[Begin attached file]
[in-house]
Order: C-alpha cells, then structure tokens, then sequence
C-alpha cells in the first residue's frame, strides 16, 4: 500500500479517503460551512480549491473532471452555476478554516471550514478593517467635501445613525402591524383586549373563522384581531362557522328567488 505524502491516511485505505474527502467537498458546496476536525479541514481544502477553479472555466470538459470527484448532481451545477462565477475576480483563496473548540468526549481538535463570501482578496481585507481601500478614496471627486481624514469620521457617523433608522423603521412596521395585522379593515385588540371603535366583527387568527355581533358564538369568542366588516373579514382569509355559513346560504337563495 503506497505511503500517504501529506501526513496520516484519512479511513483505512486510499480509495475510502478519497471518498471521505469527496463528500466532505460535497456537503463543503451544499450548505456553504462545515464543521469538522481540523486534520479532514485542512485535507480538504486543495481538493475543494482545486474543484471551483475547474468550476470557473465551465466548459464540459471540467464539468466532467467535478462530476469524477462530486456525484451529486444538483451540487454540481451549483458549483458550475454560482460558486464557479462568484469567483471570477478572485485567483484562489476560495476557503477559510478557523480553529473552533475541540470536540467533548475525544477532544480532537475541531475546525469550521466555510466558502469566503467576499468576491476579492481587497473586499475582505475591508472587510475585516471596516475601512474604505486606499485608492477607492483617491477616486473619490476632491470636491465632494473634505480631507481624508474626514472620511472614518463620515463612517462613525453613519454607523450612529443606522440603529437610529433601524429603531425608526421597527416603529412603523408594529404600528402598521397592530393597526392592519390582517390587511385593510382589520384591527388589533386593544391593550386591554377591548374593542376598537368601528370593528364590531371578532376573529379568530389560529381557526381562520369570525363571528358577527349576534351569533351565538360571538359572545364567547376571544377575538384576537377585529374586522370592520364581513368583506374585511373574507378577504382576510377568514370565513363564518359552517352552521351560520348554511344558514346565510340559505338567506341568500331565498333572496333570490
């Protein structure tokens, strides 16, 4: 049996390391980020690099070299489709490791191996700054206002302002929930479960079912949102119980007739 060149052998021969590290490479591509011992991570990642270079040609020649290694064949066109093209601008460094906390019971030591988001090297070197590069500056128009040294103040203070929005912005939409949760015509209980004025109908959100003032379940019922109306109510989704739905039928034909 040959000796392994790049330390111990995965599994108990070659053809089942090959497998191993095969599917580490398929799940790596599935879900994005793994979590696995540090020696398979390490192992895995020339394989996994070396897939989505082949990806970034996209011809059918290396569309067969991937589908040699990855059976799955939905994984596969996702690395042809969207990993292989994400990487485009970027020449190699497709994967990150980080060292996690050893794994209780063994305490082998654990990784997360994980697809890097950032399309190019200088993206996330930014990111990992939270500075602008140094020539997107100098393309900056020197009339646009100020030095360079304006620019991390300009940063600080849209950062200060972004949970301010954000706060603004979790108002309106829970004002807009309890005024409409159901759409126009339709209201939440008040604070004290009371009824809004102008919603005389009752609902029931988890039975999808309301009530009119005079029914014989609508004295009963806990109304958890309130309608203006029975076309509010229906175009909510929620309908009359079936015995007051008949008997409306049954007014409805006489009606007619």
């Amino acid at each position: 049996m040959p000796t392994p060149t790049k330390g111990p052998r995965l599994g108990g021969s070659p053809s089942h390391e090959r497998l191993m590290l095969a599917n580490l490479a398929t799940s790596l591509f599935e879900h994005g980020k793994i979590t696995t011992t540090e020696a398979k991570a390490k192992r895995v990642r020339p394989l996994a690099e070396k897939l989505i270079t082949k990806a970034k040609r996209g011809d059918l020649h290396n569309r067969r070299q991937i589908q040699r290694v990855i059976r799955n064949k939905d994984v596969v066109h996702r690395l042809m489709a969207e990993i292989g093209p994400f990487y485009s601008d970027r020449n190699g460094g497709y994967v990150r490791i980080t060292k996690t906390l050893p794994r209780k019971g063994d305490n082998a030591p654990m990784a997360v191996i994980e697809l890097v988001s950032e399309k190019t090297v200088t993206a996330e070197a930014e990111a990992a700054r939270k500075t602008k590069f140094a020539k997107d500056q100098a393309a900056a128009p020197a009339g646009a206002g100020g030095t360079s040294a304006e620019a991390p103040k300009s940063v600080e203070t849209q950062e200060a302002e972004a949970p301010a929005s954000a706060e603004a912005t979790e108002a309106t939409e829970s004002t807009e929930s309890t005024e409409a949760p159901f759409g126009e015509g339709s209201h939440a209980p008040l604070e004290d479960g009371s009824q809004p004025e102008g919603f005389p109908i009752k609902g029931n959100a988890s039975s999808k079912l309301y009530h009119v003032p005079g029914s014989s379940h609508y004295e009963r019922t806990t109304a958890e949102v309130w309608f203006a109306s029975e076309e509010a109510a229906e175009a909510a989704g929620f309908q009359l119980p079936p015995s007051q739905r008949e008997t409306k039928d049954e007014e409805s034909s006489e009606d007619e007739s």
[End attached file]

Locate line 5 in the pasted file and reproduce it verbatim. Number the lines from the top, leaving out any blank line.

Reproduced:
């Amino acid at each position: 049996m040959p000796t392994p060149t790049k330390g111990p052998r995965l599994g108990g021969s070659p053809s089942h390391e090959r497998l191993m590290l095969a599917n580490l490479a398929t799940s790596l591509f599935e879900h994005g980020k793994i979590t696995t011992t540090e020696a398979k991570a390490k192992r895995v990642r020339p394989l996994a690099e070396k897939l989505i270079t082949k990806a970034k040609r996209g011809d059918l020649h290396n569309r067969r070299q991937i589908q040699r290694v990855i059976r799955n064949k939905d994984v596969v066109h996702r690395l042809m489709a969207e990993i292989g093209p994400f990487y485009s601008d970027r020449n190699g460094g497709y994967v990150r490791i980080t060292k996690t906390l050893p794994r209780k019971g063994d305490n082998a030591p654990m990784a997360v191996i994980e697809l890097v988001s950032e399309k190019t090297v200088t993206a996330e070197a930014e990111a990992a700054r939270k500075t602008k590069f140094a020539k997107d500056q100098a393309a900056a128009p020197a009339g646009a206002g100020g030095t360079s040294a304006e620019a991390p103040k300009s940063v600080e203070t849209q950062e200060a302002e972004a949970p301010a929005s954000a706060e603004a912005t979790e108002a309106t939409e829970s004002t807009e929930s309890t005024e409409a949760p159901f759409g126009e015509g339709s209201h939440a209980p008040l604070e004290d479960g009371s009824q809004p004025e102008g919603f005389p109908i009752k609902g029931n959100a988890s039975s999808k079912l309301y009530h009119v003032p005079g029914s014989s379940h609508y004295e009963r019922t806990t109304a958890e949102v309130w309608f203006a109306s029975e076309e509010a109510a229906e175009a909510a989704g929620f309908q009359l119980p079936p015995s007051q739905r008949e008997t409306k039928d049954e007014e409805s034909s006489e009606d007619e007739s």